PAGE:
Monday, July 19, 2010

7/19 Beethoven and the Panharmonicon

Here's a picture of the Maelzel's Panharmonicon (from This was a mechanical device which could play pre-programmed orchestral music, kind of like a gigantic music box. Beethoven composed Wellington's Siege (Battle of Vittoria) Op.91 (1813) for it and then created a score for regular orchestra. Actually the score has 2 parts, a 'battle' symphony and a 'victory' symphony. The 'victory' part was composed for the panharmonicon. Maelzel (who invented the metronome as well as Beethoven's ear-trumpets) more or less told Beethoven which themes he wanted for this device and that's why this piece is usually considered an embarrassment. Actually it's a light piece of program music and I still like it for what it is. It basically provides music and sound effects to evoke the Battle of Vittoria where Britain's Wellington defeated Napoleon. In fact, cannon and musket shots are actually written into the score (the battle part). Yes, Beethoven used graphic notation in 1813. You can here a midi version of this piece and more info below from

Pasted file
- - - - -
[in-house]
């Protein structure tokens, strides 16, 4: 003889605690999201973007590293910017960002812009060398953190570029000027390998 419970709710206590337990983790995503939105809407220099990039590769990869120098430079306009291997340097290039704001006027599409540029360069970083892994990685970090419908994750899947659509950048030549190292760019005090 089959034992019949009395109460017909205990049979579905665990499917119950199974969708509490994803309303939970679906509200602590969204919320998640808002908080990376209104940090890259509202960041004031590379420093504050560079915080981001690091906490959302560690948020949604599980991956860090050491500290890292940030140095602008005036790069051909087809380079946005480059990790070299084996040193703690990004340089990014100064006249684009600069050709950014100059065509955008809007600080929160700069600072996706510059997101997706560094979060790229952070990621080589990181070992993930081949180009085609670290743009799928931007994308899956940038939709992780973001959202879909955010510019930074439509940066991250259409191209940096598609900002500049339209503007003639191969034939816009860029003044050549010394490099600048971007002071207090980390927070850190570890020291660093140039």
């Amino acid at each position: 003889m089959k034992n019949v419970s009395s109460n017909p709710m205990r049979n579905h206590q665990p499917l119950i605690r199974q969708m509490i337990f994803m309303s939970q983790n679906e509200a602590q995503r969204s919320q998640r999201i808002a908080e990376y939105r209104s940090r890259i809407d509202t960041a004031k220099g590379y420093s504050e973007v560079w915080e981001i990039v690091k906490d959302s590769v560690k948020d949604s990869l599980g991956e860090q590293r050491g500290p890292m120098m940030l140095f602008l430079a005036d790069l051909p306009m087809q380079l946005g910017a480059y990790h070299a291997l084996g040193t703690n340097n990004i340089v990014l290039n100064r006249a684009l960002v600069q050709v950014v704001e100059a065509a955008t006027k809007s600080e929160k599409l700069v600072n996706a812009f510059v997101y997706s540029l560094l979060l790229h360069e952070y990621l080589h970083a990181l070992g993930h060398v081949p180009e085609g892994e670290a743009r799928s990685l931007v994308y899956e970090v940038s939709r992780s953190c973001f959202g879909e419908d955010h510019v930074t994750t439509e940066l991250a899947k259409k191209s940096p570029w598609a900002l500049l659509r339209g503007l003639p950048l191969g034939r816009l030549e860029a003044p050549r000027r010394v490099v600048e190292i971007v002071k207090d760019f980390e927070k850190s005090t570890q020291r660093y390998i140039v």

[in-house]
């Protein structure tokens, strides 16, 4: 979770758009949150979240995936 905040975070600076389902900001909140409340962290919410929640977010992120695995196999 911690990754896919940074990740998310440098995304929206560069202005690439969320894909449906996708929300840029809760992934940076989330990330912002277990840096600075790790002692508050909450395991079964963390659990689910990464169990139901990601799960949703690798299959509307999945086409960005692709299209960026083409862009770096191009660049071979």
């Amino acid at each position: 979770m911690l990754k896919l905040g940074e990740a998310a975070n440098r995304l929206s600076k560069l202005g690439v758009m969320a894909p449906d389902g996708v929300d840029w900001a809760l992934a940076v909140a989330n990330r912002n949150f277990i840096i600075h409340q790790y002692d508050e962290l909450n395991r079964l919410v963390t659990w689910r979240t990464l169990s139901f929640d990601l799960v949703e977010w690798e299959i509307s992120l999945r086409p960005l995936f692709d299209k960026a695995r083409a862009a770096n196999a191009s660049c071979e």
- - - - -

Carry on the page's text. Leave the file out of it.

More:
(Wind Band version)

Interestingly, I recently learned that the ensemble which premiered the orchestral version of Wellington's Siege included Salieri (cannon supervisor), Hummel (percussion), and Meyerbeer (large thunder machine) wonder it was a hit!
Part of the Panharmonicon which Beethoven composed for. These are the "rolls".
The first disk-based computer music system (so to speak).

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